Multiple Sound Transit staffers have made clear: If ST3 goes down, light rail ends at ST2. Let’s not deny the hopes and dreams of so many on some fantasy the magic of 1995 and 2007 can repeat in 2016. Let’s buck up, shut up and put up with the good solution and work to make the good solution perfect.

        Oh and if ST3 goes down, a certain ST Quarterback is going to (have to) hand in her resignation. Let’s commit to ST3 and a generational investment in transit like our parents did for us and to start the process in Seattle.

        Attitude people. Attitude.

      2. If they have no plan B, then we need to fire all of them for lack of imagination.

        I’m confident they have a plan B (not detailed yet, of course, but some core of a plan) but are playing it close to their chest as a tactical decision so as not to dissipate momentum toward ST3.

      3. William C;

        Let’s not risk it. Let’s take the good solution after a year and a half of process called ST3, vote for it and implement it quickly. The need is there.

        I mean there is no Plan B. If you believe in transit, it’s time to really ask yourself if you think at the end of the day it’s in transit’s interests to spread cynicism, mistrust and division among regional transit advocates. It’s time to vote YES on Sound Transit Regional Prop 1!

      4. If they have no plan B, then we need to fire all of them for lack of imagination.

        Imagination isn’t what gets stuff on the ballot. There is a whole procedure and framework for getting feedback from everyone to put the proposal together. What is on the ballot is the result of that process.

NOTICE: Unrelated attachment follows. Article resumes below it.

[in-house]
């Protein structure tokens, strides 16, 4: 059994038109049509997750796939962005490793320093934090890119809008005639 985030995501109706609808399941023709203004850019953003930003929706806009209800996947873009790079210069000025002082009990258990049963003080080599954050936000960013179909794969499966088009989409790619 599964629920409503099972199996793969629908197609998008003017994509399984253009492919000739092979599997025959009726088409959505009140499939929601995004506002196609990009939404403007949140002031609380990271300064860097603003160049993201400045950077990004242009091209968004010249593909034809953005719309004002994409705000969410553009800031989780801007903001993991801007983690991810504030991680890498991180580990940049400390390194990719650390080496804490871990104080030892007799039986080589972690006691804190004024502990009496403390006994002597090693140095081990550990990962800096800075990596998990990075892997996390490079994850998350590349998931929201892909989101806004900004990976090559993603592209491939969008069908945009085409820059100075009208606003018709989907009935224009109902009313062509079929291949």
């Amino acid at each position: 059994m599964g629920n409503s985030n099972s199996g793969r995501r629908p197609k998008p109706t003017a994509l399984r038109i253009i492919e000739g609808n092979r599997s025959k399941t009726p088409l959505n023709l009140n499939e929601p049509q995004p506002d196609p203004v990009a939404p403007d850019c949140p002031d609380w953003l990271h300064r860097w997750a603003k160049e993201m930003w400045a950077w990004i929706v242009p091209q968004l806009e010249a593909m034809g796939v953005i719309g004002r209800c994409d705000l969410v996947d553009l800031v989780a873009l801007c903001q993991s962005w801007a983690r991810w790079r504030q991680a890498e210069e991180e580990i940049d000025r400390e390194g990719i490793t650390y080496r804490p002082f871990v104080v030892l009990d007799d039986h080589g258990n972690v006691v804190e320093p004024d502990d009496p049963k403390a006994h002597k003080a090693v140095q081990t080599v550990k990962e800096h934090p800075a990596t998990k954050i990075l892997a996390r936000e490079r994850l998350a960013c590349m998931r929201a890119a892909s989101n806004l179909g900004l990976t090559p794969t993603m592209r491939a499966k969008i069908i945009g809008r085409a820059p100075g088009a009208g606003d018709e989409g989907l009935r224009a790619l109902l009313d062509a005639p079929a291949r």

If it fails, then the process must start over.

      5. Of course there is a plan B. I’m sure every agency has already planned for it. They don’t talk about it much because they don’t want to imply that there is an alternative. Besides, it doesn’t really matter. They will come up with another plan — it is pretty much assured.

        If they don’t then individual agencies will. Speaking of which, you’ll notice that very little of this actually crosses jurisdictional. So the whole reason we created Sound Transit was not to build light rail from Lynnwood to Everett but to build transit that crosses county lines. Express buses from Snohomish and Pierce County to King County. Unheard of back in the day, since the major bus systems all operate within the county. Now we have a pretty good set of express buses serving those areas, and once ST2 gets built it, a very nice rail system to work with it. But ST3 is different — despite nearly doubling the amount of rail that exists within the system, none of the new rail crosses a county line.

        It doesn’t even cross from Bellevue to Seattle. Thus Seattle could — assuming funding authority — fund 100% of the new Seattle rail projects without even talking to the other cities. This makes it completely different than the two previous proposals.

        Anyway, it doesn’t matter if there is a plan B. There was no plan B when the first proposal failed, but a couple years later, they still passed ST1. Roads and Transit failed, but they passed ST2. You don’t have to have a Plan B ready to go immediately, you simply dust yourself off, figure out what you did wrong, and move on. Hopefully you learn from your mistakes — and there are plenty with this package — and propose something a lot more useful next time.